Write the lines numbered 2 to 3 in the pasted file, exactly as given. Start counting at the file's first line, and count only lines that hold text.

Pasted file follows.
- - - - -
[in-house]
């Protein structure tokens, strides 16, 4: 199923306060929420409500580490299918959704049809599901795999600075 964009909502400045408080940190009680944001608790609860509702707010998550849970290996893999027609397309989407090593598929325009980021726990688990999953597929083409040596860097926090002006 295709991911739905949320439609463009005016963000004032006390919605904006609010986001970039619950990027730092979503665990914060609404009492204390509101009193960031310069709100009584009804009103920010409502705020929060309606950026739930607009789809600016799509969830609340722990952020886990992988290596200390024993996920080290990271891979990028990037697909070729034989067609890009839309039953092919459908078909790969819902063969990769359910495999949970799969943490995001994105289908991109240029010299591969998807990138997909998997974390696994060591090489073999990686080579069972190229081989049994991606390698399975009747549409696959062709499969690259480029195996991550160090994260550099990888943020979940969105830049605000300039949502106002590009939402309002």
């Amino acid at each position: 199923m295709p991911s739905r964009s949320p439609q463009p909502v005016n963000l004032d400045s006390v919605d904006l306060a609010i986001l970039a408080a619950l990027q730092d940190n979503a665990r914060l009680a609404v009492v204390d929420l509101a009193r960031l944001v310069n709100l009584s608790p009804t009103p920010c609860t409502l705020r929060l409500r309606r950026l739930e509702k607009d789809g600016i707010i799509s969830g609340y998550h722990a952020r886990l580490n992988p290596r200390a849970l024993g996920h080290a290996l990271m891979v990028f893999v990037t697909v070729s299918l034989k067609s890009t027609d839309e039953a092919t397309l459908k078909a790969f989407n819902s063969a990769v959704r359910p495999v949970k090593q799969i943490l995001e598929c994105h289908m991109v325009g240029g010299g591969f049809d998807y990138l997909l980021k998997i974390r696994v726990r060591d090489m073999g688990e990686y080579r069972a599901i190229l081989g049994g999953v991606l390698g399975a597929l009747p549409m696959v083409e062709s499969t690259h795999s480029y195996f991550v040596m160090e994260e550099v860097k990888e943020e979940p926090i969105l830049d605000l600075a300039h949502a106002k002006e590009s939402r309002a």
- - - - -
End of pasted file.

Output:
């Protein structure tokens, strides 16, 4: 199923306060929420409500580490299918959704049809599901795999600075 964009909502400045408080940190009680944001608790609860509702707010998550849970290996893999027609397309989407090593598929325009980021726990688990999953597929083409040596860097926090002006 295709991911739905949320439609463009005016963000004032006390919605904006609010986001970039619950990027730092979503665990914060609404009492204390509101009193960031310069709100009584009804009103920010409502705020929060309606950026739930607009789809600016799509969830609340722990952020886990992988290596200390024993996920080290990271891979990028990037697909070729034989067609890009839309039953092919459908078909790969819902063969990769359910495999949970799969943490995001994105289908991109240029010299591969998807990138997909998997974390696994060591090489073999990686080579069972190229081989049994991606390698399975009747549409696959062709499969690259480029195996991550160090994260550099990888943020979940969105830049605000300039949502106002590009939402309002």
């Amino acid at each position: 199923m295709p991911s739905r964009s949320p439609q463009p909502v005016n963000l004032d400045s006390v919605d904006l306060a609010i986001l970039a408080a619950l990027q730092d940190n979503a665990r914060l009680a609404v009492v204390d929420l509101a009193r960031l944001v310069n709100l009584s608790p009804t009103p920010c609860t409502l705020r929060l409500r309606r950026l739930e509702k607009d789809g600016i707010i799509s969830g609340y998550h722990a952020r886990l580490n992988p290596r200390a849970l024993g996920h080290a290996l990271m891979v990028f893999v990037t697909v070729s299918l034989k067609s890009t027609d839309e039953a092919t397309l459908k078909a790969f989407n819902s063969a990769v959704r359910p495999v949970k090593q799969i943490l995001e598929c994105h289908m991109v325009g240029g010299g591969f049809d998807y990138l997909l980021k998997i974390r696994v726990r060591d090489m073999g688990e990686y080579r069972a599901i190229l081989g049994g999953v991606l390698g399975a597929l009747p549409m696959v083409e062709s499969t690259h795999s480029y195996f991550v040596m160090e994260e550099v860097k990888e943020e979940p926090i969105l830049d605000l600075a300039h949502a106002k002006e590009s939402r309002a």